Nunez G., London L., Hockenbery D., Alexander M., McKearn J. P., Korsmeyer S. J. Deregulated Bcl-2 gene expression selectively prolongs survival of growth factor-deprived hemopoietic cell lines.
J. Immunol.
,
144
:
3602
-3610,  
1990
.
12
Inoue J., Kerr L. D., Rashid D., Davis N., Bose H. R., Jr., Verma I. M. Direct association of pp40/I κ B β with rel/NF-κB transcription factors: role of ankyrin repeats in the inhibition of DNA binding activity.
Proc. Natl. Acad. Sci. USA
,
89
:
4333
-4337,  
1992
.
13
Colligan, J. E., Kruisbeek, A. M., Marguilies, D. H., Shevach, E. M., and Strober, W. (eds.), Current Protocols in Immunology. New York: John Wiley and Sons, 1995.
14
Raught B., Khursheed B., Kazansky A., Rosen J. YY1 represses β-casein gene expression by preventing the formation of a lactation-associated complex.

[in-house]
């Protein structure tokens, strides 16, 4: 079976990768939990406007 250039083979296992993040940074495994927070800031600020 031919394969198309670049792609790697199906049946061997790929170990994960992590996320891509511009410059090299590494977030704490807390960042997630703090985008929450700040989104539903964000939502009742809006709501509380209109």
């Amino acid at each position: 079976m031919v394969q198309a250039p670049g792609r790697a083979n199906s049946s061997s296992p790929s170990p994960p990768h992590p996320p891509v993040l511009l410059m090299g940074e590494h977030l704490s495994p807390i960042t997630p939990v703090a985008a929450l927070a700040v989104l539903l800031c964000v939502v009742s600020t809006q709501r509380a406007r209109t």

Mol. Cell. Biol.
,
14
:
1752
-1763,  
1994
.
15
Miura M., Zhu H., Rotello R., Hartwieg E. A., Yuan J. Induction of apoptosis in fibroblasts by IL-1 β-converting enzyme, a mammalian homolog of the C. elegans cell death gene ced−.
Cell
,
75
:
653
-660,  
1993
.
16
Doi T. S., Takahashi T., Taguchi O., Azuma T., Obata Y. NF-κB RelA-deficient lymphocytes: normal development of T cells and B cells, impaired production of IgA and IgG1 and reduced proliferative responses.
J. Exp. Med.
,
185
:
953
-961,  
1997
.
17
Peault B. In-vitro models of stroma-dependent lymphopoiesis.
Semin. Immunol.
,
7
:
169
-175,  
1995
.
18
Gibson L. F., Piktel D., Narayanan R., Nunez G., Landreth K. S. Stromal cells regulate bcl-2 and bax expression in pro-B cells.
Exp. Hematol.
,
24
:
628
-637,  
1996
.